Meningiomas are the most common primary intracranial tumors, and most remain asymptomatic throughout the patient’s life.
The routine use of CT & MRI for numerous indications inevitably results in the discovery of incidental (asymptomatic) meningiomas. In a population-based study (the study population was middle-class Caucasians and result, may not be generalizable to other groups), incidental meningiomas were seen in 0.9% of MRIs. In another series, 32% of primary brain tumors seen in imaging studies were meningiomas, and 39% of these were asymptomatic.
Of 63 cases followed for > 1 year with nonsurgical management, 68% showed no increase in size over an average follow-up of 36.6 mos, whereas 32% increased in size over 28 mos average follow-up.
Asymptomatic meningiomas with calcification seen on CT and/or hypointensity on T2WI MRI appeared to have a slower growth rate.
Data are lacking to make evidence-based management guidelines. A suggestion is to obtain a follow-up imaging study 3–4 months after the initial study to rule out rapid progression, and then repeat annually for 2–3 years. The development of symptoms would prompt performing a study at that time. Treatment is indicated for lesions that produce symptoms that cannot be satisfactorily controlled medically, or for those that demonstrate significant continued growth on serial imaging studies. When surgery was performed, the perioperative morbidity rate was statistically significantly higher in patients > 70 years old (23%) than in those < 70 (3.5%).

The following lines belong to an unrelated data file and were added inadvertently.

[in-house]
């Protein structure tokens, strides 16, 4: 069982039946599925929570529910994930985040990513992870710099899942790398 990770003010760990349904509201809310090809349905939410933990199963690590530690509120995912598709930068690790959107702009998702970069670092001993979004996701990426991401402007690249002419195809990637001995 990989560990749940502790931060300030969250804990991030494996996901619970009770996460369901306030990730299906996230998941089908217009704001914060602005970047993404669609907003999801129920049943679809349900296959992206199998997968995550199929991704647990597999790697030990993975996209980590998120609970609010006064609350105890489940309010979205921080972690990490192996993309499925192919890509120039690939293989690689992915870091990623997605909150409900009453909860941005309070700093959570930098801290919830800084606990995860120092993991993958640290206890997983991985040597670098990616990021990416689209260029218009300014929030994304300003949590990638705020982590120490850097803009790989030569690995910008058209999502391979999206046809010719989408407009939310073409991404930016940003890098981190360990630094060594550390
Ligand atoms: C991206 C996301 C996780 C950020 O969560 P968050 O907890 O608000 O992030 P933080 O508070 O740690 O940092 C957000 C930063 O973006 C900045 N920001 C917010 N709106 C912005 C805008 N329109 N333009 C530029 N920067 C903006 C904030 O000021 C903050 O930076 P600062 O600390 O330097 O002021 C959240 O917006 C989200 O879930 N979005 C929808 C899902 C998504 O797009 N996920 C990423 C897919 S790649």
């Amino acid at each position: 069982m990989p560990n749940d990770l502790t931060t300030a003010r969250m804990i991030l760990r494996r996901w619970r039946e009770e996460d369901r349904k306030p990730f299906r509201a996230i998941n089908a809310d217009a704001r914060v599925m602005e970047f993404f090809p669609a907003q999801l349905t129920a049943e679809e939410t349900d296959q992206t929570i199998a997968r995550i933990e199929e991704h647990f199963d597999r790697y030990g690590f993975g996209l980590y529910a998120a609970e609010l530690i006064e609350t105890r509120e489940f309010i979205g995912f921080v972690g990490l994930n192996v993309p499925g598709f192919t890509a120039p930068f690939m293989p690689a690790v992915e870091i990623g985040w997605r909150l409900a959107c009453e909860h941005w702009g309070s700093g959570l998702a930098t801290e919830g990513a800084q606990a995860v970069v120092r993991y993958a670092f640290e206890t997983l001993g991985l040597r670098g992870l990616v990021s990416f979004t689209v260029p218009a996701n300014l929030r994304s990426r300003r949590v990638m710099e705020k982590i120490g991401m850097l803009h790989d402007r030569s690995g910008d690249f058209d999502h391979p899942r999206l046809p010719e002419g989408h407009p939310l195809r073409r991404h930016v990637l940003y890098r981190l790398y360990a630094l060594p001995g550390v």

Asymptomatic intracranial meningioma is a benign disease; however, nearly two-thirds of patients experience tumor growth and one-third of untreated patients eventually require neurosurgical interventions during watchful waiting 1).
In the series of Jadid et al., long-term tumour growth of incidentally detected asymptomatic meningiomas appeared to be much higher than expected. This information needs to be considered when discussing surgery, since the indication for surgery may be stronger than previously stated, especially for younger patients with tumours that can be reached at low risk 2).
Niiro et al., stated that in elderly patients with asymptomatic meningiomas, careful clinical follow up with imaging studies is important. The imaging features mentioned in his article may contribute to prediction of tumour growth 3).
For Yoneoka et al., clinical and radiological observations would be advisable for these patients (especially young patients and patients with a large tumour), in view of the presence of rapidly growing tumours in some of the patients 4).
Hashimoto et al., observed that Skull base incidental meningiomas (IDM) tend not to grow, which is different from non-skull base tumors. Even when IDMs grow, the rate of growth is significantly lower than that of non-skull base tumors. The same conclusion with regard to biological behavior was confirmed in symptomatic cases based on MIB-1 index analyses. This findings may impact the understanding of the incidental intracranial meningioma natural history, as well as strategies for management and treatment of IDMs and symptomatic meningiomas 5).